Macbeth attempts to immorally control his own fate by ignoring his conscience to pursue his ambition. Before Macbeth murders King Duncan, he contemplates if he should commit the evil deed that will come with consequences. He stresses, Bloody instructions, which, being taught, return To plague th ' inventor: this even-handed justice Commends the ingredients of our poisoned chalice To our own lips. He’s here in double trust: First, as I am his kinsman and his subject, Strong both against the deed; then, as his host, Who should against his murderer shut the door, Not bear the knife myself (1.7 9-17).
In stories where a character experiences a downfall, there is always something or someone who is to blame. Readers may wonder whenever these kinds of incidents happen. In the William Shakespeare play, Macbeth, the character Macbeth has an incredibly horrible downfall that progresses from the beginning to the end of the play. He starts out a normal man whom the audience would never expect to change in the way he does. As his wife, Lady Macbeth, urges him to kill king Duncan so he can become king, his urge for killing only grows and transforms him into a serial killer.
On of them tells him he needs to be aware of Macduff. At this point, his paranoia has grown to new heights and he fears anyone in the Macduff family is a threat. To avoid being overthrown, his ambitions lead him to have Macduff and his family killed without a second thought. “Seize upon Fife, give to th' edge o' th' sword / His wife, his babes, and all unfortunate souls” (4:1:152-153). Though when the murderers go to kill them, only Macduff’s family is home.
He cannot actually kill sleep. In this personification, sleep is given a human-like quality. Because of his guiltiness, Macbeth is paranoid and the lunacy is invading his mind in every aspect. When Macbeth orders Macduff’s family to be killed, he declares, “From this moment / The very firstlings of my heart shall be / The firstlings of my hand” (4.1.166-168).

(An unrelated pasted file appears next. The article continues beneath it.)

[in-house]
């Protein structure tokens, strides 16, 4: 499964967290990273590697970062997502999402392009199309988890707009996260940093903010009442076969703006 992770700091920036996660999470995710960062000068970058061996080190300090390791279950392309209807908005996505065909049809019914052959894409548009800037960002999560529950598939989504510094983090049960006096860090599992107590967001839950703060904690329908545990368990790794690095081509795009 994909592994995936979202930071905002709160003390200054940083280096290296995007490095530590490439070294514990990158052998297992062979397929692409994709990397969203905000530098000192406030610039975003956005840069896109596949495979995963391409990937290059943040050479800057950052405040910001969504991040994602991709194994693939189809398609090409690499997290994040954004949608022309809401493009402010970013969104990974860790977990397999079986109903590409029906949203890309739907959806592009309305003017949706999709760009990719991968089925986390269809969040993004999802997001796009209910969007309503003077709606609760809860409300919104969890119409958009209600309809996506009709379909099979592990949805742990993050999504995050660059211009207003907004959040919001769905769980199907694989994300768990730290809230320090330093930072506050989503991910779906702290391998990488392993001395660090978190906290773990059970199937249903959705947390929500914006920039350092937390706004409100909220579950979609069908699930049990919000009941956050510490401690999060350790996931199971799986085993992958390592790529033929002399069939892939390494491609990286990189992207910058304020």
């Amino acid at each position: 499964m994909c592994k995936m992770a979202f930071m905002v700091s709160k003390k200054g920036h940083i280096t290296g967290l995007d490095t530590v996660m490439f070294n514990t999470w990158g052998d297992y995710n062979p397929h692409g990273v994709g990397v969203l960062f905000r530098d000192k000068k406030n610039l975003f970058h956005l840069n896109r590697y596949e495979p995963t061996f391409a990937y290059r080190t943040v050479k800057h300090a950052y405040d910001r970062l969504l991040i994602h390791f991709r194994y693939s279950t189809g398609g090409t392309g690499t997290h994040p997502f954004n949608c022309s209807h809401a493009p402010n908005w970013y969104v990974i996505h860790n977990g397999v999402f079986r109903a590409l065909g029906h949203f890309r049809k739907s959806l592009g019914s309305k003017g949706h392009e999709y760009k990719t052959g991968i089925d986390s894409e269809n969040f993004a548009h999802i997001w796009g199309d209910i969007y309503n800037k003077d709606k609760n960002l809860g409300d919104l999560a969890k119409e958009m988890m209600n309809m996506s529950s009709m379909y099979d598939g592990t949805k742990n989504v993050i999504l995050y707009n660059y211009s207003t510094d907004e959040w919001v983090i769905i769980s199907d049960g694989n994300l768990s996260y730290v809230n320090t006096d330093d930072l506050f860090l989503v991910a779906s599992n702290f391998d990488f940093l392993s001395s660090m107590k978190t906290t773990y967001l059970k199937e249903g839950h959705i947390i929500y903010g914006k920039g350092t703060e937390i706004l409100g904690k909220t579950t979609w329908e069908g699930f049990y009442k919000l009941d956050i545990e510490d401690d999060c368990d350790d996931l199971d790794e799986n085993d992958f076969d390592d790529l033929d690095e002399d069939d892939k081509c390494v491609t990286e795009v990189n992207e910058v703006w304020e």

Word Count:697 Consequences of Choices While the motivating factor of people's choices are all different, their decision they make, is what determines the consequences. In the play 'Macbeth,' we see how Macbeth's poor decisions and lack of character leads to his tragic death. Because of Macbeth's decision to kill Duncan, his decision to assassinate Banquo, and his decision to visit the witches, the consequences of his actions lead to his death. Macbeth's decision to have Duncan killed, leads to consequences that cause his downfall.
When fate is brought into question, one thing people often ponder upon is what is the point of no return? There were many times throughout Macbeth by Shakespeare that Macbeth had the opportunity to change his serendipity. If Macbeth would have swallowed his pride when he received the three prophecies from the three witches, what was destined for him could have immensely been altered. Macbeth’s first encounter with the witches in Act 1 Scene 3 was the moment at which his entire world took a turn for the worst. In this scene the witches appear with a clap of thunder and soon stumble upon Macbeth and Banquo.
In the case the Infernal Denizens v. Macbeth, Macbeth, former King of Scotland, is appealing to ascend into Purgatorio in the Infernal Court of Dis. The issue of the case is: does Macbeth have the right to go ascend into Purgatorio given the crimes he committed during his life? The prosecution’s argument is that Macbeth must be sentenced to the Inferno based on the crimes committed during his life because they amount to usurpation, overbounding tyranny, and unjustified killing. The prosecution’s case of the Infernal Denizens v. Macbeth has three distinct issues.
Macbeth’s Greatest Downfall It is a very common misconception in today’s society that ambition in it’s entirety is only ever a positive thing. From a young age we are taught that we are to aspire for greatness in everything we do, as it is only then that we will succeed. However, what often times goes unseen is how ambition can turn from a simple drive to succeed into a vengeful desire fuelled hunger towards gaining further power. Macbeth’s greatest downfall within Shakespeare's famous play is not a tragic flaw, and he himself is not a tragic hero. It’s not an influence from a greater power either, but rather it is his vaulting ambition and greed that cause him to fail at the end of the play.